Vog

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What is vog and where does it come from?

Features
• General: DIY / How-To • General: Educational
• General: Guide • General: Health / Wellness / Spirituality

Matt Anderson's Take
If you're new to Hawaii and wondering why it's hazy outside you might think that this is smog which is common in bigger cities on the mainland and in other countries.

So What Is Vog?


But that haze you see isn't smog, and it's usually not fog either, so what is it? It's vog which is what comes out of volcanoes. Specifically, it's sulfur dioxide and various other nasty gasses and particles that mix together when a volcano is erupting and it's visible as a haze in the light.

So it's essentially a volcanic smog or volcanic fog and thus you get the word vog. It's also nasty stuff and is considered air pollution and so you generally want to avoid it when possible. On most islands you'll rarely, if ever, see it. On certain islands like the Big Island, it's very common and some days can be really bad while others it's hardly noticeable.


The reason for the problems on the Big Island are simple, they have Kilauea Volcano which has been erupting, non-stop, since 1983 and spews all sorts of vog into the air. The reason that some days are worse than others is simple and based on the trade winds. In Hawaii, the trade winds usually blow in a southern-ish direction and the volcano, located on the Big Island's southern shore, will spew the vog into the air which then blows away from the islands.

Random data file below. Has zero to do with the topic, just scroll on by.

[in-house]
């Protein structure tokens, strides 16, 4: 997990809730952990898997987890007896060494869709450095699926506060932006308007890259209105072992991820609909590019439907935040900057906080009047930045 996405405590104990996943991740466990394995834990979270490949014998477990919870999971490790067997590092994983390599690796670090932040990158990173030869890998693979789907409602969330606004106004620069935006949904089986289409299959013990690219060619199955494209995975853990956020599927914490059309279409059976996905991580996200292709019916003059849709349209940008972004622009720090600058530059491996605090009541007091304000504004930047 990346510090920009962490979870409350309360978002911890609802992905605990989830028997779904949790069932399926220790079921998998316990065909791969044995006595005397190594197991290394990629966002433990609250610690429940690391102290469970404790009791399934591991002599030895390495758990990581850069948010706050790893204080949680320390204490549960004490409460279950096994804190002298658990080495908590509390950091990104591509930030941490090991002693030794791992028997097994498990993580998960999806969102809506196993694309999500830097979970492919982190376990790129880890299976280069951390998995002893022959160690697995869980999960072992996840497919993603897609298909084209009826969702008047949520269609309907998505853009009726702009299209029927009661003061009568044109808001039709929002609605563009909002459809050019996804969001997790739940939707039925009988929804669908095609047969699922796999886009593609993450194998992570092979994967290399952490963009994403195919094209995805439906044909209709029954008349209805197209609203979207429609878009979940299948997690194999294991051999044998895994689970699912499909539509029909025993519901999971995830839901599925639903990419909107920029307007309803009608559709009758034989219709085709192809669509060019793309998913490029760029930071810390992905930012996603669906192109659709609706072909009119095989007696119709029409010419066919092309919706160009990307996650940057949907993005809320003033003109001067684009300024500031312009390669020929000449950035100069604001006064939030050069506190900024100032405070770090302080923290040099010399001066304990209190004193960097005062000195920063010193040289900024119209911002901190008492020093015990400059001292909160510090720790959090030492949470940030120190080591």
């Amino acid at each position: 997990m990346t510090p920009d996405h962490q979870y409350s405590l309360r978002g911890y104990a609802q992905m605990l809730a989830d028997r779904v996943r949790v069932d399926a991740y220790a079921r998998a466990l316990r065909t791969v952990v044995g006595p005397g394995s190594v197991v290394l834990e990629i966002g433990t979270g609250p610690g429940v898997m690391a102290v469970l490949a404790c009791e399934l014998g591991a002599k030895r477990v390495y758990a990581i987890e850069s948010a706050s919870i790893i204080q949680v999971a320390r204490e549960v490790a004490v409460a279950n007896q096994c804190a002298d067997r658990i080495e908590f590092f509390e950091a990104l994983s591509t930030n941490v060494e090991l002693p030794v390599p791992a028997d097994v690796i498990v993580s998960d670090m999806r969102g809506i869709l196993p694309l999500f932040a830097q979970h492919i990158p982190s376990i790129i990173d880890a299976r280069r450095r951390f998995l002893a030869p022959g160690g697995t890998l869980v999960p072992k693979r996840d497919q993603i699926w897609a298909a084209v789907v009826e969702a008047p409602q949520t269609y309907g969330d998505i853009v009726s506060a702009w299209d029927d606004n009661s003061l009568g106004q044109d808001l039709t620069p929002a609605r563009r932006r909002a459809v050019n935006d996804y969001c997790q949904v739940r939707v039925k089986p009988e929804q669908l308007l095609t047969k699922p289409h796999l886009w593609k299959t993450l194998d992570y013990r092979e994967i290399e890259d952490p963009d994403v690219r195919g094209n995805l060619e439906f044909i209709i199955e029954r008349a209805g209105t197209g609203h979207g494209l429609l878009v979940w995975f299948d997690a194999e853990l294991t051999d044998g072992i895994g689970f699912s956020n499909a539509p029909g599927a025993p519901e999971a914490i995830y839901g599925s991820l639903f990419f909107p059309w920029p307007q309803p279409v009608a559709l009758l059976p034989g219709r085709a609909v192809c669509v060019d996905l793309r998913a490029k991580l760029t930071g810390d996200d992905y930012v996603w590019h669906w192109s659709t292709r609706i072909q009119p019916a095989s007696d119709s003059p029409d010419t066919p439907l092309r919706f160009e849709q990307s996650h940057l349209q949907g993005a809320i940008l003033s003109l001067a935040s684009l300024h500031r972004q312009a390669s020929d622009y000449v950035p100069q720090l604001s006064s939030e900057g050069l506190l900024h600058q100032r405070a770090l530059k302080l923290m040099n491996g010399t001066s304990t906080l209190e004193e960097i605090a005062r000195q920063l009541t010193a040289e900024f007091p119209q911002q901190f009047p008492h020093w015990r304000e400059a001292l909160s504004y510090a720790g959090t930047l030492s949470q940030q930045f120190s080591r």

On days where the trade winds stop blowing or when the winds reverse direction (called Kona Winds) is when you'll likely see vog. On these days the Big Island can get pretty nasty with vog as can the islands of Maui County. On the worst days even Oahu will get vog cover over a lot of the island. Sometimes this lasts for several days or longer, it all depends on when the trade winds kick back in and blow the vog away.

Health Issues


So what does this mean if you see vog? Usually not a whole lot. If you're on the Big Island on a voggy day then you will likely be able to smell, or even taste, the air as well as see the haze. On the worst days on other islands you can see it, smell it, and even taste it as well but that is more rare.

Some people are more sensitive to the vog than others. While some may not notice it, others may be heavily impacted by it. For example, it could lead to headaches or respiratory problems, especially to those who are prone to those issues to begin with.

How To Deal With Vog


If you find yourself out in a voggy day and / or notice that is making you feel bad then consider trying some of these common sense ideas:

1. Avoid high vog areas, this is usually pretty easy and solves most issues.

2. Don't smoke and avoid others who smoke as well as campfires and other smoke sources.

3. Drink lots and lots of fluids with hot teas being suggested for best results.

If you find yourself having any types of breathing issues then you should get medical help right away.
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Matt Anderson
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Dave
Joined: Apr 2016
Reviews: 186
Likes Received: 32
No they did not spell it wrong, it is not fog it is Vog, it comes from the volcanos. It can be hazards to people with breathing problems and can cover your vehicles when you get up in the morning. It is grey in color and is just as bad as fog because it is dangerous to drive though if you get to any elevation.
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